S is for sisters, one of whom died

cabaretmacabre-postcardPardon my riff on the Gashlycrumb Tinies, but even though I’m merely halfway through my dance card at the Fringe, I’m ready to declare a winner. My first show of the evening was so delightful, I spent the rest of the evening smiling.

Cabaret Macabre
This show is for fans of Edward Gorey and anyone who finds death in Victorian garb downright hilarious. The Happenstance Theatre company’s presentation of sharp little vignettes of mortality, despair, and mayhem had me in tears. Of laughter. Not only is the execution (!) of each sketch done with superb timing, but the acting – in which so much is conveyed by a glance, a cocked head, or a withering stare – is brilliant. That the performance is set in the Marigny Opera House, a genteelly decaying, deconsecrated church adds an extra dimension. This is one of those shows that everyone is talking about, so if you’re planning to see it, get to the venue early, there are going to be crowds.

The Rendez-Vous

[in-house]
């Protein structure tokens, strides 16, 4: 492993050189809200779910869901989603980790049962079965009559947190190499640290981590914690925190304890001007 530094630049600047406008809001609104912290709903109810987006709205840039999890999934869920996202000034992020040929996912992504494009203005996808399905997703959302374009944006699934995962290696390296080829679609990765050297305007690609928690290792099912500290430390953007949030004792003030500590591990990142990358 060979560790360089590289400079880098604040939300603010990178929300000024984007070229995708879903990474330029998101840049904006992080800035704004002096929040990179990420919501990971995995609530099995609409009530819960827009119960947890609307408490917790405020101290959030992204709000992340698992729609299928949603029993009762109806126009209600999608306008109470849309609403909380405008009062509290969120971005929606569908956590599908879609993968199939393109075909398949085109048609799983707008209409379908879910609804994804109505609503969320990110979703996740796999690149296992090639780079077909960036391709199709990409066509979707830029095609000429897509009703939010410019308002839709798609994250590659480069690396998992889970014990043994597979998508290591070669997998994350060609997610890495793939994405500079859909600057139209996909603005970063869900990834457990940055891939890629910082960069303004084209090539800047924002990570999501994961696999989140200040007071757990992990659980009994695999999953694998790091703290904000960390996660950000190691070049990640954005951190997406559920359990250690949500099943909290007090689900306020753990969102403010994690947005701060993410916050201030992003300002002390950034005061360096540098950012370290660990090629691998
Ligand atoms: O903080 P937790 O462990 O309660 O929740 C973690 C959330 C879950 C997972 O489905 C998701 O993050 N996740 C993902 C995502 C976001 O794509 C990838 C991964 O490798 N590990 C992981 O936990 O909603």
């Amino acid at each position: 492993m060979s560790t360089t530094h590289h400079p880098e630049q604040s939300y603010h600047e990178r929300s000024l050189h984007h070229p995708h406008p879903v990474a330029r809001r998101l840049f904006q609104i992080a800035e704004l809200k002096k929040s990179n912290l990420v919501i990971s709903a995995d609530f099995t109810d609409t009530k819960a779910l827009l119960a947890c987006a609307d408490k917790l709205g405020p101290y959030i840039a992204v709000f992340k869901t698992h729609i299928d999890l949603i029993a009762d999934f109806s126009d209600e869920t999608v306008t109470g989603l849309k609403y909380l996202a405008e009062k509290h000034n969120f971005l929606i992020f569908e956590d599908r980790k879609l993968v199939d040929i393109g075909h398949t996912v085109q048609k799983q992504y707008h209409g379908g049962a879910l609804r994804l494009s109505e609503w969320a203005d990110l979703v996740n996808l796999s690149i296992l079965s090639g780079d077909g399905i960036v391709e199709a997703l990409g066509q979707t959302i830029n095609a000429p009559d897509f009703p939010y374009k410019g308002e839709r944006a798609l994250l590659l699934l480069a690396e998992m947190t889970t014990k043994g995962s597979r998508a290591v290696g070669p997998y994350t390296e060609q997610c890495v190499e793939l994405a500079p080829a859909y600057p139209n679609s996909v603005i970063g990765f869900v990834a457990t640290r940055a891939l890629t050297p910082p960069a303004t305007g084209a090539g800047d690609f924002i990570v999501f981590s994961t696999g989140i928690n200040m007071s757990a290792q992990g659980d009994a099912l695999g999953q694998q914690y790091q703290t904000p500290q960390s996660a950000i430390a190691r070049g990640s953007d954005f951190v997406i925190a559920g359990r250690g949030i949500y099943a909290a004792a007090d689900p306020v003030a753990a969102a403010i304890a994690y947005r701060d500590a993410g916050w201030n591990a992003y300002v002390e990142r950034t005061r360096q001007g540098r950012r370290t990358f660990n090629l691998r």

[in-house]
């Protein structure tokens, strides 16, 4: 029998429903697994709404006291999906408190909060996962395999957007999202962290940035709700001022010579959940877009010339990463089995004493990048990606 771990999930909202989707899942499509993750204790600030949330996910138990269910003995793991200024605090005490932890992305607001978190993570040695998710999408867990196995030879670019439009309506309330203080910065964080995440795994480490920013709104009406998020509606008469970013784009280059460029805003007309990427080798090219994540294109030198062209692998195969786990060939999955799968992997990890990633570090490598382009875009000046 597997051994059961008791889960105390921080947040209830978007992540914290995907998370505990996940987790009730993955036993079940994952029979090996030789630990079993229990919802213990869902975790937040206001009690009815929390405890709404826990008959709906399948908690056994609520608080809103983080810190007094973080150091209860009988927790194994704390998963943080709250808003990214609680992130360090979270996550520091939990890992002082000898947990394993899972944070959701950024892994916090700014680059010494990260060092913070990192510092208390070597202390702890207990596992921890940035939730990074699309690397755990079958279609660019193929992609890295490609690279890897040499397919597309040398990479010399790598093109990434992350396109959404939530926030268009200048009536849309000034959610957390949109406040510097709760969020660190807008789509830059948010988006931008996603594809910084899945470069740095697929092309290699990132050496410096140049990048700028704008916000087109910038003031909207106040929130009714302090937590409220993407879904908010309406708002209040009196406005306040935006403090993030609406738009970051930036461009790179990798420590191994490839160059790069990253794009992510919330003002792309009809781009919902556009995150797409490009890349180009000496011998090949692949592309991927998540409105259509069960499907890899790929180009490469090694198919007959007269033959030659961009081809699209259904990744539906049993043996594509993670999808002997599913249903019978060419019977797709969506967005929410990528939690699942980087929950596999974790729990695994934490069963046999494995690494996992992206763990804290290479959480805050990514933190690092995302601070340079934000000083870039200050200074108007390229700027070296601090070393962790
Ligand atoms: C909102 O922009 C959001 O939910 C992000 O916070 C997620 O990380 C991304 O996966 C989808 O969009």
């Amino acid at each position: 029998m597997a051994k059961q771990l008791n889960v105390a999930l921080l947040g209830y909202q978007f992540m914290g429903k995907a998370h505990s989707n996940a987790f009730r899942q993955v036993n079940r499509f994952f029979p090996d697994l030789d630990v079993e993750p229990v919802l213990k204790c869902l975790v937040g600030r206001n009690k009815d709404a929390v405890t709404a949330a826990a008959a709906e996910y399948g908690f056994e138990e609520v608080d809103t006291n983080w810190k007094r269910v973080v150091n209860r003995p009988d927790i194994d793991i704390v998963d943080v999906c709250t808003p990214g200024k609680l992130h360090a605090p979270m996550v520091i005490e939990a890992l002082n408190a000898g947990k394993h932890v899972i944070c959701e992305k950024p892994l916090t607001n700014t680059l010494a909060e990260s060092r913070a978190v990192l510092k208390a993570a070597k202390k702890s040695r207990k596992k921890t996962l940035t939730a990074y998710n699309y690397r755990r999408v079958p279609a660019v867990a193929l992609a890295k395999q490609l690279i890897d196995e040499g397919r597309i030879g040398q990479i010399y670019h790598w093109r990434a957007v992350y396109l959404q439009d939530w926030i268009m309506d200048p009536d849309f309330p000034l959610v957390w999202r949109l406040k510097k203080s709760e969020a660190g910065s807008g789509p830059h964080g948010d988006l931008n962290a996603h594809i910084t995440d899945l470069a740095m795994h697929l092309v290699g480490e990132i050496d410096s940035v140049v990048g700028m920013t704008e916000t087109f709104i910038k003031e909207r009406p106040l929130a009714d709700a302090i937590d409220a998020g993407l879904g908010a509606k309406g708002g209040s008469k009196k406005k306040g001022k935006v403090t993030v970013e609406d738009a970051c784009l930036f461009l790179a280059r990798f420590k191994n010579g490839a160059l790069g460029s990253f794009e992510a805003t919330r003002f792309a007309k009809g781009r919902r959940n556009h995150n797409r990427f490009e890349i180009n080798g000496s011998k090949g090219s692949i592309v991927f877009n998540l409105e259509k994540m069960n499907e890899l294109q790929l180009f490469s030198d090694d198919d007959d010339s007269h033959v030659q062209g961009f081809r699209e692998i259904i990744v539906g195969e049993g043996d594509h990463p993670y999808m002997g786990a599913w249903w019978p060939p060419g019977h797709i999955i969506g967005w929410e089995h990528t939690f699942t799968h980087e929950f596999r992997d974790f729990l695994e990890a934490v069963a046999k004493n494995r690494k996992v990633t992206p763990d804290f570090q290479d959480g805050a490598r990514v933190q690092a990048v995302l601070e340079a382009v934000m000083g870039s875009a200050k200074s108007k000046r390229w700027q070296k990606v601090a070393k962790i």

Cirque du Soleil alum Krin Haglund does cabaret songs and acrobatics, but what remains strongest in my memory is her expressive face. She pulled an audience member up to the stage for part of the show, and her puppy-dog-eyes silently imploring him to pour her a glass of wine — she gave him no verbal hints at all — were priceless. Her aerial and trapeze acts aren’t unique, but her personality is, and it shines through.

Running Down the Mountain
This show, which sadly only ran for two performances on Friday, tells a story of a brother and sister living alone in the Great Smokey Mountains. The dreamy emptiness of their daily chores and their longing for something more is poignantly underscored by great mountain music. The Fringe show is a stripped-down version of a longer work created by New Noise, and they combine sounds and story in innovative ways, including a rhythmic dinner-time percussion piece and the use of recorded tape played with hand-moved cassette playback head.

This is a magic show where the story-telling often overshadows the magic, which is not do say he doesn’t perform the tricks well, it’s just that he also an excellent spinner of yarns. San Francisco magician Christian Cagigal replaces the usual patter with a series of slightly sinister tales involving mysterious gamblers, enchanted coins, and of course, cards. His set up is a table with a video camera mounted above it and a large projections screen so that you can see the objects he manipulates at all times. A very entertaining way to spend an hour.


One comment

  1. […] Fringe posts: Wed/Thu, Fri, […]

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